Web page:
Micah 4:1 In the last days the mountain of the LORD’S temple will be established as chief among the mountains; it will be raised above the hills, and peoples will stream to it.
Streams don’t run uphill. After all that would be quite difficult given the law of gravity. Streams run downhill of course. This is something we all know. I’ve never seen a waterfall falling up. And a stream follows the path of least resistance. If there is a channel for it to flow, it will flow through that channel. It would be very difficult for water to stream up a mountain. Yet the wording the Lord uses in Micah 4:1 is that people will stream UP the mountain to the temple of the Lord. Here’s some truth: I’ve never streamed up a mountain. I’ve labored, sweated, and panted, but not streamed.
People will stream to the temple of the Lord. They will fight through the obstacles and keep going when they don’t feel like it. There will be so much hope there that gravity won’t matter. They will be like water traveling uphill. No matter what, they’ve just got to get where the Lord is.
I don’t think that defines our culture, does it? We are complacent, discontent, and cynical. We don’t like commitment and obligation. So we end up staying at the bottom of the mountain. It it seems too hard, we certainly won’t climb. And we definitely won’t be streaming! Unless…
Unless that temple is so right, so necessary, so compelling, so real! Unless that temple is the only chance at true hope! Unless the church – both the gathering and the people – are so full of life, the world won’t come streaming. We are the temple of the Lord! I want people streaming to us for life; but we’ve got to have life to stream to. There must be evidence that God is present in the temple or else it’s not worth visiting. I want people to stream to the house of God! So let’s show them real life and something worth streaming for.
1 Kings 8:10-11 10 When the priests withdrew from the Holy Place, the cloud filled the temple of the LORD. 11 And the priests could not perform their service because of the cloud, for the glory of the LORD filled his temple.
I love this! Solomon finished building the temple and brings the ark (presence) of the Lord into it. The presence of the Lord descends onto the temple physically in a cloud. It was so thick, they couldn’t have church! Imagine their surprise as they tried to perform the ceremonial duties as required by the Lord. They wanted to make the sacrifices, say the prayers, and read the scriptures. But the presence of the Lord was too thick!
Today, most churches have a plan as to what their Sunday service is going to be like. There is a planned out worship set and a planned out sermon. Don’t get me wrong, I am not saying that those things are not inspired and anointed by God. Worship and the Word are good things! But what would happen if the presence of God came so strong that it began to mess up the plans? What if His presence was so great, we couldn’t have church?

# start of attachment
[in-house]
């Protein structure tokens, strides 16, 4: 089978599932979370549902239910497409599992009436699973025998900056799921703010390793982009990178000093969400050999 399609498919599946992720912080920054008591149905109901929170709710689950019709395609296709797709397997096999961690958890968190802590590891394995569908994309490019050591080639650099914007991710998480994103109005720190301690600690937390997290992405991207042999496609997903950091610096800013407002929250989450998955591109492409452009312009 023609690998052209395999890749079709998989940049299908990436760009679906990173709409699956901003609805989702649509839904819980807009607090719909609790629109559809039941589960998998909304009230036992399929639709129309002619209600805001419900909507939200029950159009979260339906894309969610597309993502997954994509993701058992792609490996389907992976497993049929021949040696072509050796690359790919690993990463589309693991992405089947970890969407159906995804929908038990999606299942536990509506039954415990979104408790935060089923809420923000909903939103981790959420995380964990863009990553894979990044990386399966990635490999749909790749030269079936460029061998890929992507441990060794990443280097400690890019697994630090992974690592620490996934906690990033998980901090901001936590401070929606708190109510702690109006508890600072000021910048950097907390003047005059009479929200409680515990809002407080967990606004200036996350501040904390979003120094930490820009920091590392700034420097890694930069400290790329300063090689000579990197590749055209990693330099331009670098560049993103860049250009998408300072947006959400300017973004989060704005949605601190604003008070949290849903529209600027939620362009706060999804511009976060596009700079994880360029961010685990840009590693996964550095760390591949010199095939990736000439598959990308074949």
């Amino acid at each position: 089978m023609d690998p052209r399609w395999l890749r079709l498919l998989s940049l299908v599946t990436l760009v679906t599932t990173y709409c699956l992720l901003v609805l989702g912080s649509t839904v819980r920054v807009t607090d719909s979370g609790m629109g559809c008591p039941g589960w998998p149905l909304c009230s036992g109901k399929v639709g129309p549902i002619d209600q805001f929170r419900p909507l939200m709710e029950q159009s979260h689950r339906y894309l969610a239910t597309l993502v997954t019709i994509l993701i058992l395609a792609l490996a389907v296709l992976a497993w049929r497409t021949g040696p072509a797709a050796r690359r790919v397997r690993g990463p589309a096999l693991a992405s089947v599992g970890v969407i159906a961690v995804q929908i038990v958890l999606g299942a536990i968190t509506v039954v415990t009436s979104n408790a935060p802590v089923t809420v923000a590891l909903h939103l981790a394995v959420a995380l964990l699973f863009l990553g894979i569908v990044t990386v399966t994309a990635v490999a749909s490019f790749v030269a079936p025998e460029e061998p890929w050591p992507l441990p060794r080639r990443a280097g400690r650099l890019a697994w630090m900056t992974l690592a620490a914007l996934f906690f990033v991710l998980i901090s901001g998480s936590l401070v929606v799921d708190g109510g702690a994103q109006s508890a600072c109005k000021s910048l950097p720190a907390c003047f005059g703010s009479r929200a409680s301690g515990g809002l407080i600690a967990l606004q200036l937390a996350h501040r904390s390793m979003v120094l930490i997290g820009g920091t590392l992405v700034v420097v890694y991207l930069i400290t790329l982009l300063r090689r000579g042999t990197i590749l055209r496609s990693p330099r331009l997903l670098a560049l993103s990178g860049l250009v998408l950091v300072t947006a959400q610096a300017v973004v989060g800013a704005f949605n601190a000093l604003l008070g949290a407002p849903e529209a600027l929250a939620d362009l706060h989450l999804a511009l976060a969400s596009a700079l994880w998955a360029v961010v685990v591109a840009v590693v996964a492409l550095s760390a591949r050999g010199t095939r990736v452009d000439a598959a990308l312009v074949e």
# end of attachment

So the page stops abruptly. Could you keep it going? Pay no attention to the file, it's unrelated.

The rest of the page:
Would we forge ahead with our structure and plans, or would we allow the presence of God to put us in awe of Him? Sometimes, I think churches administrate God right out of their services. Yet He is what they are supposed to be about. David wrote that better was one day in His courts than a thousand elsewhere. And I say that better is one day at church basking in the presence of God than a thousand days at church where He doesn’t show up!
If the church (and the church service) is going to be effective, He needs to show up! This should be our main concern: that the glory of the Lord fills the temple. I love it when God ruins the plan on Sunday mornings. It’s His church, His people, and His plans… not mine. As a pastor, I must keep this perspective. As His people, we must pursue the same in our own lives. Invite His presence to live each day in you. Plan for a cloudy forecast and cancel your religion. It will change everything!
1 Kings 7:45-47 All these objects that Huram made for King Solomon for the temple of the LORD were of burnished bronze. The king had them cast in clay molds in the plain of the Jordan between Succoth and Zarethan. Solomon left all these things unweighed, because there were so many; the weight of the bronze was not determined.
This was one ornate temple that Solomon built. Our text in chapters 6 and 7 are very detailed as to what went into it. We have silver, gold, and …. pomegranates? I guess they were a big deal back then. Everything was measured carefully. We know its height, length, weight, and shoe size. But we will never know about the bronze. There was just too much of it. Now that’s one shiny temple!
There were so many bronze pieces that it was nearly impossible to measure, we read. While that statement may not seem that significant, it tells us something about the provision of the Lord. You see, as Solomon set out to build the Lord’s temple, he had very specific instructions. Basically he needed a whole lot of supplies. And here’s the thing: God supplied all of his needs. He supplied them to the point that he could no longer keep track of how much provision there was.